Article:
British GT Split Grid Proposal Receives Mixed Views

Photo: Jakob Ebrey Photography

The British GT Championship’s consideration of split GT3 and GT4 races for next season has been met with mixed reception from competitors.

The possible format change was revealed in the SRO press conference at the Total 24 Hours of Spa and would see GT3 and GT4 competitors entering separate races at all rounds apart from Spa and Silverstone, in which the grids would be combined.

Championship manager Benjamin Franassovici has cautioned that the idea will only be pursued if both grids would be large enough, with 14 GT3 entries likely the minimum number to allow for competitive single-class racing.

“If the number of GT4s continues to grow, and GT3 continues as it is and goes up a bit more, we’ll split it,” he told Sportscar365 at Brands Hatch last weekend.

“If not, and if we have 12 GT3s and similar numbers in GT4, we’ll go up to 34 cars and keep it as it is.”

Having split races would allow for larger grids at circuits including Snetterton and Oulton Park, where garage space is at a premium, and Barwell Motorsport team principal Mark Lemmer supports the idea for that reason.

“Stephane [Ratel] is a positive thinker and he would like to get the GT3 grid back up to 16 or 18 cars, which I do think is possible,” he told Sportscar365.

“There’s probably the demand there to put 30 GT4 cars out. It makes sense, on the circuits where you can’t have huge grids, to split them.”

Conversely, GT4 championship contender David Pittard is one of several members of the paddock who worries the series could lose a level of competition if it lost multi-class racing for most of the rounds.

“Splitting the grid would make it a little bit different for the GT3 guys because I think that part of the heart and soul of endurance racing is racing cars that are slower than you in multi-class racing,” the Lanan Racing driver told Sportscar365.

“Some of the best drivers are the guys who can not only put out a time, but also put out a time lap-after-lap, whilst navigating traffic.

“I think it would be a shame for the GT3 guys and it would be a shame for the championship because it’s nice to have that variety.”

TF Sport team manager Tom Ferrier instead believes that single-class fields would be beneficial for GT3 drivers, arguing that it would reduce the impact of traffic. 

“Our testing, by no fault of their own, is compromised by GT4 all the time,” Ferrier told Sportscar365. “We never get a clear lap in testing and in the race you get seven or eight clear laps but then you’re into traffic.

“It would be better for the drivers if it were split but equally I don’t think they want to race against just a few cars. It needs to be a spectacle, still. It depends on where everyone’s going to come from.”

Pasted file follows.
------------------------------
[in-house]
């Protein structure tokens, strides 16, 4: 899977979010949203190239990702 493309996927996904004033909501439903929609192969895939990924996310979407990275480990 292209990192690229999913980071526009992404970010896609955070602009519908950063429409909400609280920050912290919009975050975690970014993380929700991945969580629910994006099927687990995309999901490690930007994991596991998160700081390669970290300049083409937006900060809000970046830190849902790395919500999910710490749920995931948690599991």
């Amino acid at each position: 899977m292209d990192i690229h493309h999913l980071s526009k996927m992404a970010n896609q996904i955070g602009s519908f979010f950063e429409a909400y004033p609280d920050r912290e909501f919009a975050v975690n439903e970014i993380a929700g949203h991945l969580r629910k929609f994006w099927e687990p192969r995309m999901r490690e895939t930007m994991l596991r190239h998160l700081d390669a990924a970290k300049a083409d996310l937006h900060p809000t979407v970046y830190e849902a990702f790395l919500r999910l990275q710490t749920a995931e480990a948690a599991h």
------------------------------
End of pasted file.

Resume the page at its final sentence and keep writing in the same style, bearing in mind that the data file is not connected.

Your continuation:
However, reigning GT3 champion and TF Sport driver Jonny Adam believes the element of multi-class racing in the series is very important and prepares drivers as they graduate to international sports car series.

“Personally, I like the racing to be together because it’s good to have a multi-class championship,” he told Sportscar365.

“Anything that these people move up to, whether it’s Blancpain GT, ELMS, Michelin Le Mans Cup, it’s multi-class and you need to know about traffic management.”

On the other hand, he expects a split to help increase numbers in GT3, and so has mixed opinions on the proposal.

“The key thing is to try and keep a GT3 grid as well,” he added. “This year, the SRO has done a good job to keep enough cars on the grid to have the quality. 

“It would be a shame if the British championship didn’t have GT3 for people to move up to and aspire to race in. It’s a mixed decision, really.”

Century Motorsport team principal Nathan Freke is concerned of the effect that GT4 no longer being on the headline package could have on the category.

“I hope that it stays as it is right now,” he told Sportscar365. “They’ve got to be careful not to devalue the championship. GT4, we know, is a B-series to GT3, but right now it’s on the headline package.

“There’s a lot of attraction in that and I think the moment that GT4 becomes a B-series not on the headline package, I think the attraction will drop and so will the interest.”

Freke’s team runs factory-supported Ginettas in both categories but admits that the ability to take overall race victories is not something that would make much of a difference for his drivers.

“We look at the GT4 race as our own race anyway,” he said. “The GT3s, of course we’re on track with them, but we don’t take any notice of what’s going on in that race. If we win the race, then for us that’s an overall win.

“Sure, we don’t take the checkered flag first, but having that compared to a race that isn’t the headline act but taking the headline win, I’d pick the former and be on track with GT3 cars.”

5 Comments

  1. pop

    August 9, 2017 at 9:15 am

    Blue Coral Porsche GT1

  2. Dave

    August 9, 2017 at 1:34 pm

    Splitting the grids killed pirelli world challenge in the United States.

    • Bakkster

      August 9, 2017 at 4:56 pm

      I’d argue making people pay to watch it online hurt it more. GTS is one of their best classes, especially since it’s so well subscribed it runs its own race.

    • Matt

      August 10, 2017 at 9:03 am

      Killed it?? Lol wat? PWC is some of the best racing out there, even better now that slower classes don’t get in the way of faster classes.

    • NaBUru38

      August 10, 2017 at 9:12 am

      The Pirelli World Challenge has grown dramatically in the past ten years. Splitting grids is needed to accommodate them. It would be impossible to do a 100-car race at Mid-Ohio or Barber.

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